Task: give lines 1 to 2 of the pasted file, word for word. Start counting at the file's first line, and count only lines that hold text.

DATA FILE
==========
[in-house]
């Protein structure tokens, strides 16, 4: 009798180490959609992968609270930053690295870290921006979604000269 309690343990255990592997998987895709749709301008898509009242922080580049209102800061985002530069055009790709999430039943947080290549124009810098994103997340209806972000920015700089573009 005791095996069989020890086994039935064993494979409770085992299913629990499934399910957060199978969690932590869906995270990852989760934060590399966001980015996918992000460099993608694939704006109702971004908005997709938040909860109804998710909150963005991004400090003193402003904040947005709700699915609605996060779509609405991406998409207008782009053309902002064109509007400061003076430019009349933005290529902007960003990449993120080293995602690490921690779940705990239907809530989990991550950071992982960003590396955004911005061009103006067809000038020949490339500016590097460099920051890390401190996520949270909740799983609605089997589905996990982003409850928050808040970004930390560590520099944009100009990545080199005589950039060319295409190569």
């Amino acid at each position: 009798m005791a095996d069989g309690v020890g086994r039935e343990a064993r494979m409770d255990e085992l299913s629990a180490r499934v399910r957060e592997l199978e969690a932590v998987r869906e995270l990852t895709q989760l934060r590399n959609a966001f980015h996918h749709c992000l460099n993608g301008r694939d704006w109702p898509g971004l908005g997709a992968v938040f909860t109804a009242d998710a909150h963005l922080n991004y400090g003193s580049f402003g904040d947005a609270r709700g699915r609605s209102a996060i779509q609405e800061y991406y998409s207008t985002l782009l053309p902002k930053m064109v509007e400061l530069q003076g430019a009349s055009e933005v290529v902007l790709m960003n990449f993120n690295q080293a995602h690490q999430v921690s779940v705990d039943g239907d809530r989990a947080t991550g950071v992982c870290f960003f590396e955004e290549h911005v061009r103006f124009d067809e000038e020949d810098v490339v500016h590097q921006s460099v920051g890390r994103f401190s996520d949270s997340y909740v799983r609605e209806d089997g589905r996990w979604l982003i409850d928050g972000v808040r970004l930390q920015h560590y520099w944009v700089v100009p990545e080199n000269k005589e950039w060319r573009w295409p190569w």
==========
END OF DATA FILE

[in-house]
């Protein structure tokens, strides 16, 4: 009798180490959609992968609270930053690295870290921006979604000269 309690343990255990592997998987895709749709301008898509009242922080580049209102800061985002530069055009790709999430039943947080290549124009810098994103997340209806972000920015700089573009 005791095996069989020890086994039935064993494979409770085992299913629990499934399910957060199978969690932590869906995270990852989760934060590399966001980015996918992000460099993608694939704006109702971004908005997709938040909860109804998710909150963005991004400090003193402003904040947005709700699915609605996060779509609405991406998409207008782009053309902002064109509007400061003076430019009349933005290529902007960003990449993120080293995602690490921690779940705990239907809530989990991550950071992982960003590396955004911005061009103006067809000038020949490339500016590097460099920051890390401190996520949270909740799983609605089997589905996990982003409850928050808040970004930390560590520099944009100009990545080199005589950039060319295409190569």